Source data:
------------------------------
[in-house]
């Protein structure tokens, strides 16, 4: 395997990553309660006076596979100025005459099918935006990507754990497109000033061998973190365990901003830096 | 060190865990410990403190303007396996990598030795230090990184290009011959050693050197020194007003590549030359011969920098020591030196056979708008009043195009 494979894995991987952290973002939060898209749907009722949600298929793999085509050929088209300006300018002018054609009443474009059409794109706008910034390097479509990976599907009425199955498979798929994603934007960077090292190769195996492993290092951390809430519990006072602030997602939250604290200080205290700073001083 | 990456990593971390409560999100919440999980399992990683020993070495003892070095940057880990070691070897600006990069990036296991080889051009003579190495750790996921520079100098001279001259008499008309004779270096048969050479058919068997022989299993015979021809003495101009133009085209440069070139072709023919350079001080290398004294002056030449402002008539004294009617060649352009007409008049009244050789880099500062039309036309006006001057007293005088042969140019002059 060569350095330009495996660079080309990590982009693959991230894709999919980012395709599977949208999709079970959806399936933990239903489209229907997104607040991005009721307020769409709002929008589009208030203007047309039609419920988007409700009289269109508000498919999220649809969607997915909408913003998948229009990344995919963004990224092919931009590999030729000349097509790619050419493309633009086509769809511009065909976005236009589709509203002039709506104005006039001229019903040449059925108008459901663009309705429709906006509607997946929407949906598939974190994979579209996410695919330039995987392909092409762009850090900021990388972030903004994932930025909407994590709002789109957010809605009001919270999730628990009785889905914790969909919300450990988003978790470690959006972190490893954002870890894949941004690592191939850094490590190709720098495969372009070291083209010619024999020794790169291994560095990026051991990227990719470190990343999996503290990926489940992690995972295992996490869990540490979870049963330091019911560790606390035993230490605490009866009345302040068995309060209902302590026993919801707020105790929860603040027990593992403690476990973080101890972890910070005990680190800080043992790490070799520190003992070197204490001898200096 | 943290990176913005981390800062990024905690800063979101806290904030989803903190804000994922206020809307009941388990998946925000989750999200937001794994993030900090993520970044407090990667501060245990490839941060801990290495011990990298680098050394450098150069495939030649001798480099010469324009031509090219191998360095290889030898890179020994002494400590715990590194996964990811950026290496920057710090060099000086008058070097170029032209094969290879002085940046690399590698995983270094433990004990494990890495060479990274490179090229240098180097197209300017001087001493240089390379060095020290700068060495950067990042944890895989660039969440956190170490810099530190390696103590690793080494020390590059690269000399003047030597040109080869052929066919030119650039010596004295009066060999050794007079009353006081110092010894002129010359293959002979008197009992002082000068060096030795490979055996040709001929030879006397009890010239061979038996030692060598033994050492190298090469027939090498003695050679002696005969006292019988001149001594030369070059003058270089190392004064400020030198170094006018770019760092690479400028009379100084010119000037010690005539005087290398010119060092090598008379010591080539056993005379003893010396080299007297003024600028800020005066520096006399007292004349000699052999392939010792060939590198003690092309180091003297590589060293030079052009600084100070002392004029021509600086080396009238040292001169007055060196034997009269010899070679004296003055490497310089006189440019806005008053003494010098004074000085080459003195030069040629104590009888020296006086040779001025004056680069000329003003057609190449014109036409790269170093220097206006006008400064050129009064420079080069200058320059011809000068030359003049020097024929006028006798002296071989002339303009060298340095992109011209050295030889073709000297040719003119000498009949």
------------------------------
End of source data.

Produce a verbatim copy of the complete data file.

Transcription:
[in-house]
């Protein structure tokens, strides 16, 4: 395997990553309660006076596979100025005459099918935006990507754990497109000033061998973190365990901003830096 | 060190865990410990403190303007396996990598030795230090990184290009011959050693050197020194007003590549030359011969920098020591030196056979708008009043195009 494979894995991987952290973002939060898209749907009722949600298929793999085509050929088209300006300018002018054609009443474009059409794109706008910034390097479509990976599907009425199955498979798929994603934007960077090292190769195996492993290092951390809430519990006072602030997602939250604290200080205290700073001083 | 990456990593971390409560999100919440999980399992990683020993070495003892070095940057880990070691070897600006990069990036296991080889051009003579190495750790996921520079100098001279001259008499008309004779270096048969050479058919068997022989299993015979021809003495101009133009085209440069070139072709023919350079001080290398004294002056030449402002008539004294009617060649352009007409008049009244050789880099500062039309036309006006001057007293005088042969140019002059 060569350095330009495996660079080309990590982009693959991230894709999919980012395709599977949208999709079970959806399936933990239903489209229907997104607040991005009721307020769409709002929008589009208030203007047309039609419920988007409700009289269109508000498919999220649809969607997915909408913003998948229009990344995919963004990224092919931009590999030729000349097509790619050419493309633009086509769809511009065909976005236009589709509203002039709506104005006039001229019903040449059925108008459901663009309705429709906006509607997946929407949906598939974190994979579209996410695919330039995987392909092409762009850090900021990388972030903004994932930025909407994590709002789109957010809605009001919270999730628990009785889905914790969909919300450990988003978790470690959006972190490893954002870890894949941004690592191939850094490590190709720098495969372009070291083209010619024999020794790169291994560095990026051991990227990719470190990343999996503290990926489940992690995972295992996490869990540490979870049963330091019911560790606390035993230490605490009866009345302040068995309060209902302590026993919801707020105790929860603040027990593992403690476990973080101890972890910070005990680190800080043992790490070799520190003992070197204490001898200096 | 943290990176913005981390800062990024905690800063979101806290904030989803903190804000994922206020809307009941388990998946925000989750999200937001794994993030900090993520970044407090990667501060245990490839941060801990290495011990990298680098050394450098150069495939030649001798480099010469324009031509090219191998360095290889030898890179020994002494400590715990590194996964990811950026290496920057710090060099000086008058070097170029032209094969290879002085940046690399590698995983270094433990004990494990890495060479990274490179090229240098180097197209300017001087001493240089390379060095020290700068060495950067990042944890895989660039969440956190170490810099530190390696103590690793080494020390590059690269000399003047030597040109080869052929066919030119650039010596004295009066060999050794007079009353006081110092010894002129010359293959002979008197009992002082000068060096030795490979055996040709001929030879006397009890010239061979038996030692060598033994050492190298090469027939090498003695050679002696005969006292019988001149001594030369070059003058270089190392004064400020030198170094006018770019760092690479400028009379100084010119000037010690005539005087290398010119060092090598008379010591080539056993005379003893010396080299007297003024600028800020005066520096006399007292004349000699052999392939010792060939590198003690092309180091003297590589060293030079052009600084100070002392004029021509600086080396009238040292001169007055060196034997009269010899070679004296003055490497310089006189440019806005008053003494010098004074000085080459003195030069040629104590009888020296006086040779001025004056680069000329003003057609190449014109036409790269170093220097206006006008400064050129009064420079080069200058320059011809000068030359003049020097024929006028006798002296071989002339303009060298340095992109011209050295030889073709000297040719003119000498009949």